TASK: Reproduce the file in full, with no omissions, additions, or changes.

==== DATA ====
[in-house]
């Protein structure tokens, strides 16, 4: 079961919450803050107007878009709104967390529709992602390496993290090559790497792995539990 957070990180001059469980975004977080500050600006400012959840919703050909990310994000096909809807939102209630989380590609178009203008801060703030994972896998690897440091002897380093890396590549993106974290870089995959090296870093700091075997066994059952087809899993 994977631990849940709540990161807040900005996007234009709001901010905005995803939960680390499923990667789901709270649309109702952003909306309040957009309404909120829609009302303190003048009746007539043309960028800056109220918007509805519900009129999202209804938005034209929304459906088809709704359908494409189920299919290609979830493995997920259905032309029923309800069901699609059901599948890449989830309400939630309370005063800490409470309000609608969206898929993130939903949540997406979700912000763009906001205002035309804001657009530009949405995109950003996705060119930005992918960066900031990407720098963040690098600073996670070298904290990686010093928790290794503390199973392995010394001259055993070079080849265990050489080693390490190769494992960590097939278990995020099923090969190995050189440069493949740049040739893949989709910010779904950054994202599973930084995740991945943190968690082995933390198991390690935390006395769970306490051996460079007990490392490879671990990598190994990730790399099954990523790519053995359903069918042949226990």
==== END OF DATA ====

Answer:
[in-house]
């Protein structure tokens, strides 16, 4: 079961919450803050107007878009709104967390529709992602390496993290090559790497792995539990 957070990180001059469980975004977080500050600006400012959840919703050909990310994000096909809807939102209630989380590609178009203008801060703030994972896998690897440091002897380093890396590549993106974290870089995959090296870093700091075997066994059952087809899993 994977631990849940709540990161807040900005996007234009709001901010905005995803939960680390499923990667789901709270649309109702952003909306309040957009309404909120829609009302303190003048009746007539043309960028800056109220918007509805519900009129999202209804938005034209929304459906088809709704359908494409189920299919290609979830493995997920259905032309029923309800069901699609059901599948890449989830309400939630309370005063800490409470309000609608969206898929993130939903949540997406979700912000763009906001205002035309804001657009530009949405995109950003996705060119930005992918960066900031990407720098963040690098600073996670070298904290990686010093928790290794503390199973392995010394001259055993070079080849265990050489080693390490190769494992960590097939278990995020099923090969190995050189440069493949740049040739893949989709910010779904950054994202599973930084995740991945943190968690082995933390198991390690935390006395769970306490051996460079007990490392490879671990990598190994990730790399099954990523790519053995359903069918042949226990």